Technology, Innovation, and Renewable Energy

Technology and innovation drive our economy -- now it’s time for renewable energy

BLOG POST- March 21, 2018

Throughout the history of human evolution the driving force behind economic growth has been science and technology. Even the earliest humans who were successful in mastering the art of agriculture witnessed the dramatic growth of settlements, trade and prosperity due to that one fundamental fact.

To be sure, the industrial revolution was fuelled by the discovery of new energy sources that lended themselves to mass production, transportation, and commercialization. This in turn paved the way toward rapid industrialization and globalization, especially for countries that had reliable access to resources, fossil fuels in particular, which drove these economies toward global domination. Without discovering new and better ways to extract, refine and transport fossil fuels, the industrial revolution would not have occurred.

Similarly, other major technological innovations have dramatically impacted society; while at the same time introducing unprecedented opportunities in entirely new business sectors. The most recent example is the Internet, which in the last two decades has produced some of the world’s largest corporations, including Facebook, Amazon, Google, and Netflix. To say the least these companies have massively disrupted what were once dominant industry players, many of which are now either extinct or heading in that direction.

The introduction of these innovations can all be tied to a case of necessity. For early humans, living a nomadic life had inherent risks, the least of which were access to secure food supplies and protection over life and limb. The nomadic existence didn’t support collective security, trade, and commerce, and eventually education and further innovation. Large scale agriculture made sense in the same way access to new markets makes sense to a modern capitalist society.

By almost any measure, the cost of industrialization, in combination with globalization, has been high in terms of environmental degradation. Importing Mexican supplied strawberries, for example, is more economical than buying locally because the environmental impact is not factored into the product price when the strawberries finally reach grocery store shelves thousands of miles away.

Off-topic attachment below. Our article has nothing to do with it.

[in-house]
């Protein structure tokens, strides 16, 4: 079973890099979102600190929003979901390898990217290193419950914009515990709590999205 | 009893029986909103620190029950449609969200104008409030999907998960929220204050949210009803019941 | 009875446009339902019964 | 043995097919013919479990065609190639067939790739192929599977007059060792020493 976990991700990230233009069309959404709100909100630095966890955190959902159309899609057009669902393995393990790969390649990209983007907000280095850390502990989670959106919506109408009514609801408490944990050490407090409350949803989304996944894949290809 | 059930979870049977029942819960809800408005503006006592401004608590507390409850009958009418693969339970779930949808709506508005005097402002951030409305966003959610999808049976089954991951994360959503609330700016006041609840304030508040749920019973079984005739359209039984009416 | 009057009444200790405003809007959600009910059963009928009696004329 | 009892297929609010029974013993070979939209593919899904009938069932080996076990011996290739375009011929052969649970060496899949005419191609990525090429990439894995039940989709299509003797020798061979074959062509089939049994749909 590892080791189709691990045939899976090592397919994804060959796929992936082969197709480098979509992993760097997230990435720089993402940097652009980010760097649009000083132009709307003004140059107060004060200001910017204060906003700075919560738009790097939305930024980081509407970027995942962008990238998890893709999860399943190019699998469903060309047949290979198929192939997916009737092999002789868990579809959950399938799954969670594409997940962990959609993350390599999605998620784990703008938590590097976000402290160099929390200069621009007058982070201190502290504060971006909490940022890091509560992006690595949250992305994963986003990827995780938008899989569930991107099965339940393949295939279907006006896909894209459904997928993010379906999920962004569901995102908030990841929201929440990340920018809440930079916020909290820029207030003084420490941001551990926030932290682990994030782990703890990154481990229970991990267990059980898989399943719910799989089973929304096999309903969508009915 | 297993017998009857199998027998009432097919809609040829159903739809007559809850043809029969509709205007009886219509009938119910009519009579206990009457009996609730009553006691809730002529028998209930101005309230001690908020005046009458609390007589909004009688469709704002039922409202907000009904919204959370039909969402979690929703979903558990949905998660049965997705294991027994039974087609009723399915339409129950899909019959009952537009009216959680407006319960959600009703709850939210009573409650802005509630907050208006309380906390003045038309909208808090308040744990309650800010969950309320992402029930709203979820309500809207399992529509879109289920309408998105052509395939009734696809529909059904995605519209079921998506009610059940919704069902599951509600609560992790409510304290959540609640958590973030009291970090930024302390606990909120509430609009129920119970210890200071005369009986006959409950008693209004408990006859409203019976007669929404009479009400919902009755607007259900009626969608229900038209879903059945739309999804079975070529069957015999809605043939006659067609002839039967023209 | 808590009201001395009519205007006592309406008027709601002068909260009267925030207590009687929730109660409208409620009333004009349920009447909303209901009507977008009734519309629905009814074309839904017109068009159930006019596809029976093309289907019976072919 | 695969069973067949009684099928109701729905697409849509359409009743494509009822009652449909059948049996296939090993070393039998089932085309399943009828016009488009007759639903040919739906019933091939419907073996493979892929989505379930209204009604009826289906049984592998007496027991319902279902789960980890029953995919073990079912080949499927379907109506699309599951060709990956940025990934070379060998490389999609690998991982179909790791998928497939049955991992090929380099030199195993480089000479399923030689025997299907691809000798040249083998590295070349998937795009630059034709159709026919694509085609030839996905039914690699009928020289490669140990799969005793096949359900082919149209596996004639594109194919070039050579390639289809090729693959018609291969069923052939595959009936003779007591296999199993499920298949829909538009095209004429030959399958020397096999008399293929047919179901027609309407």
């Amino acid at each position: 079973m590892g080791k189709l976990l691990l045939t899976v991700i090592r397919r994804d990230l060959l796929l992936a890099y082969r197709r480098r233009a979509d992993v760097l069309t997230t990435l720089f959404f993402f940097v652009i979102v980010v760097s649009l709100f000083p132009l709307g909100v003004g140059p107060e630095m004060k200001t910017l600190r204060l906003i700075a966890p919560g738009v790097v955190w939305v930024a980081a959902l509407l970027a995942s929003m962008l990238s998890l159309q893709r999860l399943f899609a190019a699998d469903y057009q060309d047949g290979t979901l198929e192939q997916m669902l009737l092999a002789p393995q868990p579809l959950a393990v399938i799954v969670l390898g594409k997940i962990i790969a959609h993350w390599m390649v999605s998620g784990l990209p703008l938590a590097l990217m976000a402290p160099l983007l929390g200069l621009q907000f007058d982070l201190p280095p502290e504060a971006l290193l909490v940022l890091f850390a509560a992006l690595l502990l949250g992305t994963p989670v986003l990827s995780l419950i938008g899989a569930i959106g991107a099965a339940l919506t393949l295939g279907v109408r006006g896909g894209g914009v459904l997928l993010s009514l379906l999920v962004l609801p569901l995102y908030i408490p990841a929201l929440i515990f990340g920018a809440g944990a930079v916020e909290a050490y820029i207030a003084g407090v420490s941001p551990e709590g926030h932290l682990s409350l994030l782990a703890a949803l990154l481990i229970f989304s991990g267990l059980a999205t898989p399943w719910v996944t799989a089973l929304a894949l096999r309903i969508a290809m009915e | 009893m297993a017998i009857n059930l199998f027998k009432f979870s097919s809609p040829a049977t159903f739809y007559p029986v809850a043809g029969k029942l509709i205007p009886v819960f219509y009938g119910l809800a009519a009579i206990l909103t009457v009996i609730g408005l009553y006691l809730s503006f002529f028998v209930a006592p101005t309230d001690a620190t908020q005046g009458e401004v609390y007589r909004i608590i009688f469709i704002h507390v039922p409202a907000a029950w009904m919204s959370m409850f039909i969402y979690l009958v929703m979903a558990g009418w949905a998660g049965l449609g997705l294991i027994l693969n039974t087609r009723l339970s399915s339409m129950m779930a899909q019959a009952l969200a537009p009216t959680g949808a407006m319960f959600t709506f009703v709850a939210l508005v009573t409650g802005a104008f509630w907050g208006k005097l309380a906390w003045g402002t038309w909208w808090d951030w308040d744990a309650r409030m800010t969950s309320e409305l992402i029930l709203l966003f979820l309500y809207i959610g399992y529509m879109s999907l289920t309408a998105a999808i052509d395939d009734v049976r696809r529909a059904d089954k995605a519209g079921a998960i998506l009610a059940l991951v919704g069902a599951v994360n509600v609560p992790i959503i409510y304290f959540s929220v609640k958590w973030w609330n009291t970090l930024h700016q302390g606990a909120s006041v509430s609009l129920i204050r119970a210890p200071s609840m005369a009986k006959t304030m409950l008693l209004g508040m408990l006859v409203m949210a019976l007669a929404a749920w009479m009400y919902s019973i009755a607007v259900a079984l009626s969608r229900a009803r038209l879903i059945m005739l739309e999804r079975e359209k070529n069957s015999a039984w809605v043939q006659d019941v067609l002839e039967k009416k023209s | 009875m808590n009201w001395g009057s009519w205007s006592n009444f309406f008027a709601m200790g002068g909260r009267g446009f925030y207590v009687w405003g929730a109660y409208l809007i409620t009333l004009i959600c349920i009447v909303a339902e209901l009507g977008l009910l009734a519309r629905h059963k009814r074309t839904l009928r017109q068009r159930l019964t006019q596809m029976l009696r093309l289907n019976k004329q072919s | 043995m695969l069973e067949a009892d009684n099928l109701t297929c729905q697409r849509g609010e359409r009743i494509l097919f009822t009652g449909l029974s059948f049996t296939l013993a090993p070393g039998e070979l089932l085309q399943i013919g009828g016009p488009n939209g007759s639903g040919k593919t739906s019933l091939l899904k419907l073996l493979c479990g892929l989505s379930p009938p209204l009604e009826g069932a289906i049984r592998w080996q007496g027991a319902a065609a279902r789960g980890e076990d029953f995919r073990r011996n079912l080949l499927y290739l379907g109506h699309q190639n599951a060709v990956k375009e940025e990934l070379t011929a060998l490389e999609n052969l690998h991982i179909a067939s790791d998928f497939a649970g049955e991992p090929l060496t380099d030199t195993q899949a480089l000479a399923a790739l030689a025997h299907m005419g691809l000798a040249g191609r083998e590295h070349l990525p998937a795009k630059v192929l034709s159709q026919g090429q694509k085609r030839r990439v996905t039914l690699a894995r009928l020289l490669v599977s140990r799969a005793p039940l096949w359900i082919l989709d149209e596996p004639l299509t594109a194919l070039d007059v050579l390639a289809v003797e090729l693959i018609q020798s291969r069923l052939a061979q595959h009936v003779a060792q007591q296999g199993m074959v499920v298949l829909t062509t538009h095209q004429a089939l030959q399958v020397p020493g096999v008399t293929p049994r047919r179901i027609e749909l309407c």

Ironically, those who support the idea of “bringing jobs home” should be in favor of carbon taxes if for no other reason than they level the playing field for local producers. If the environmental cost of transporting strawberries is greater than the lower economies of scale typically experienced by your local farmer then suddenly the latter is significantly more competitive. This is better for both the economy and the environment.

Putting a price on carbon emissions therefore changes fundamentally the costs of production, rewriting the rules that once dictated international trade. The incentive, by necessity, will be to achieve minimal environmental impact in order to be competitive. Logically, the market has already responded with the dramatic growth of alternative energy. Eventually these technologies will be commoditized and become pervasive. This is true of any massively disruptive technology, including cellphones, smart TVs, home computers and other technological devices that are now part of most people’s daily lives.

This, of course, makes mute the discussion over the validity of man-made global warming. Even for those who deny its existence there is no debate over the fact that this entirely new technology represents enormous economic opportunities in the magnitude of the fossil fuel industry and its relationship to the industrial revolution. If history provides any guidance whatsoever, alternative energy will therefore be the next major driver of economic growth, regardless of one’s perspective on global warming.